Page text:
nano world is getting brighter. Nanowires made
of semiconductor materials are being used to make
prototype lasers and light-emitting diodes with
emission apertures roughly 100 nm in diameter--about
50 times narrower than conventional counterparts.
Nanolight sources may have many applications, including "lab on
a chip" devices for identifying chemicals and biological agents, scanning-probe
microscope tips for imaging objects smaller than is currently possible, or ultra-precise
tools for laser surgery and electronics manufacturing.
Researchers at the National Institute of Standards
and Technology (NIST) are growing nanowires made
of gallium nitride alloys and making prototype devices
and nanometrology tools. The wires are grown under
high vacuum by depositing atoms layer by layer on
a silicon crystal. NIST is one of few laboratories
capable of growing such semiconductor nanowires without
using metal catalysts, an approach believed to enhance
luminescence and flexibility in crystal design. The
wires are generally between 30 and 500 nanometers
(nm) in diameter and up to 12 micrometers long. When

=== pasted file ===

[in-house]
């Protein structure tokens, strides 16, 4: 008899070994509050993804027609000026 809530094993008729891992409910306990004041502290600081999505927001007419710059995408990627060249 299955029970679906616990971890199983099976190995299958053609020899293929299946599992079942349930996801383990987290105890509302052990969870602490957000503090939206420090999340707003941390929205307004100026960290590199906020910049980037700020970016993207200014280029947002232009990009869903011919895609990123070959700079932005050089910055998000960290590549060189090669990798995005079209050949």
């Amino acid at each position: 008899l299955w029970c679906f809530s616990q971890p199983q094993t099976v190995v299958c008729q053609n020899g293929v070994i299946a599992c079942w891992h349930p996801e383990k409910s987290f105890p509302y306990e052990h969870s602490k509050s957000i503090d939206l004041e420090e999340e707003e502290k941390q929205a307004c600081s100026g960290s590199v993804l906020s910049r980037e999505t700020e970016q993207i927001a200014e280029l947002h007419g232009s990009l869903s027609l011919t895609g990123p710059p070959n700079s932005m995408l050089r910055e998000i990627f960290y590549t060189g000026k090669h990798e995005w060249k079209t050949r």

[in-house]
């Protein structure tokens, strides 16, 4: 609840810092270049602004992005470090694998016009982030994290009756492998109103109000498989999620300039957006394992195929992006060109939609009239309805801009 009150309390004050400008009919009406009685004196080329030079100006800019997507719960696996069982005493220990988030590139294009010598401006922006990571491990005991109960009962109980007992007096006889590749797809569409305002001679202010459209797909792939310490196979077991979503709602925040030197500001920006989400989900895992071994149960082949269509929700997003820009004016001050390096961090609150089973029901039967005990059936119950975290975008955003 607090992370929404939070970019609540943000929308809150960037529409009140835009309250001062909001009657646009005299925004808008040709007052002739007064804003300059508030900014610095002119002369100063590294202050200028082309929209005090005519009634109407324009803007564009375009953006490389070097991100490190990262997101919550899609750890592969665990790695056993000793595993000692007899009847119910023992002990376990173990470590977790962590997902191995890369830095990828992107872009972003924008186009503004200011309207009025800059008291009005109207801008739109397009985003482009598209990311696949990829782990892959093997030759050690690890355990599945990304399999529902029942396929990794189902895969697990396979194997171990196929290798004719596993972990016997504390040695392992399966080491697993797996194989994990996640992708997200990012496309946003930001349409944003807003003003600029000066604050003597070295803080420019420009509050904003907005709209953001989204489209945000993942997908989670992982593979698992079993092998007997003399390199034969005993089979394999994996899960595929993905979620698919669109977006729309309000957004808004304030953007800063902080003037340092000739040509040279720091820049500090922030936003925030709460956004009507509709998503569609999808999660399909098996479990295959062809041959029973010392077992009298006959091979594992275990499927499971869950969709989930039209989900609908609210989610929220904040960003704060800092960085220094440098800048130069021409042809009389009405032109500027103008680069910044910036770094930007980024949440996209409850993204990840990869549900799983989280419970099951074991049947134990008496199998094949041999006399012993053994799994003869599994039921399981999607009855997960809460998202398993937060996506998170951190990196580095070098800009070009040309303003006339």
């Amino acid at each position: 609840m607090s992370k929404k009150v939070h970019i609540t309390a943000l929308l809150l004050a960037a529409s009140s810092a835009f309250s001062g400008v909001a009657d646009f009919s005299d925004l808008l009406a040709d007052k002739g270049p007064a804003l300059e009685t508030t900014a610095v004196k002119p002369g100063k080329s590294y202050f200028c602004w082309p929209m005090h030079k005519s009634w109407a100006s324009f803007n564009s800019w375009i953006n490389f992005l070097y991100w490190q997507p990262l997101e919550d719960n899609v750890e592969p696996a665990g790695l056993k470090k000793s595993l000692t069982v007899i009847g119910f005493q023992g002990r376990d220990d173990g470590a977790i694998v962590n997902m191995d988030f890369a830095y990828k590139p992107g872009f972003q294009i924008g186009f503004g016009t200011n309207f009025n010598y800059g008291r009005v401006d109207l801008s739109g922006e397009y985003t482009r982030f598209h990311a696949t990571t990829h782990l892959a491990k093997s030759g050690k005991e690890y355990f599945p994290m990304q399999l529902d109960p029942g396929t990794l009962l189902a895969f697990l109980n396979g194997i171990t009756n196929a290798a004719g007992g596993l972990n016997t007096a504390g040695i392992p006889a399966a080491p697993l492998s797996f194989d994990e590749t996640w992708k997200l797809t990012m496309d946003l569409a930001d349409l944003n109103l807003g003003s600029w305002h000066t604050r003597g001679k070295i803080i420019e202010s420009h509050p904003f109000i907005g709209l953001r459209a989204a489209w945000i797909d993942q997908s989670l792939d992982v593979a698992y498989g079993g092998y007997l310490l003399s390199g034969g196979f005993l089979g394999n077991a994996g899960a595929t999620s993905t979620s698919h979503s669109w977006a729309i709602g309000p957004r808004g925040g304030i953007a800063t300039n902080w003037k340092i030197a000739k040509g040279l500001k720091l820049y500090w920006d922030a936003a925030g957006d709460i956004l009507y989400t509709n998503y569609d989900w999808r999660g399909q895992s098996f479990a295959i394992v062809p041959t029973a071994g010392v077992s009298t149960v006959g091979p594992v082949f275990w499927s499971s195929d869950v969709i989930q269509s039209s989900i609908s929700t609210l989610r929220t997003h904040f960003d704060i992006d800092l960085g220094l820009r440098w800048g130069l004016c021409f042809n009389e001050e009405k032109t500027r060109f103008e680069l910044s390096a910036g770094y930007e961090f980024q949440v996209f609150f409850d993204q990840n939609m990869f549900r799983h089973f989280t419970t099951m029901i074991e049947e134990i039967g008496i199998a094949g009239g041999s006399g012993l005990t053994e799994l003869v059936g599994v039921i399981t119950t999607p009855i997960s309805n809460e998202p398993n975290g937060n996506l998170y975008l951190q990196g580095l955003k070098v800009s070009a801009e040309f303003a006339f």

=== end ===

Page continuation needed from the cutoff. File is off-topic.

excited with a laser or electric current, the wires
emit an intense glow in the ultraviolet or visible
parts of the spectrum, depending on the alloy composition.
A paper in the May 22 issue of Applied Physics Letters*
reports that individual nanowires grown at NIST produce
sufficiently intense light to enable reliable room-temperature
measurements of their important characteristics.
For example, the peak wavelength of light emitted
with electric field parallel to the long axis of
a nanowire is shifted with respect to the peak wavelength
emitted with electric field perpendicular to the
wire. Such differences in emission are used to characterize
the nanowire materials and also may be exploited
to make sensors and other devices.
has grown a variety of nanowires and extensively
characterized their structural and optical properties,
finding few defects, strains or impurities, which
results in high light output compared to the bulk
material.** The wires also can be transferred from
the silicon crystal to other substrates, such as
sapphire, and arranged using electric fields. The
NIST team has used the nanowires to make a number
of prototype devices, including light-emitting
diodes, field-effect transistors, and nanowire "bridge" structures
that may be useful in sensors and nanoscale mechanical
*J.B. Schlager, N.A. Sanford, K.A. Bertness, J.M.
Barker, A. Roshko and P.T. Blanchard. 2006. Polarization-resolved
photoluminescence study of individual GaN nanowires
grown by catalyst-free MBE. Applied Physics Letters.
** K.A. Bertness, N.A. Sanford, J.M. Barker, J.B. Schlager, A. Roshko, A.V.
Davydov and I. Levin. 2006. Catalyst-Free Growth of GaN Nanowires. Journal
of Electronic Materials 35, 576. April.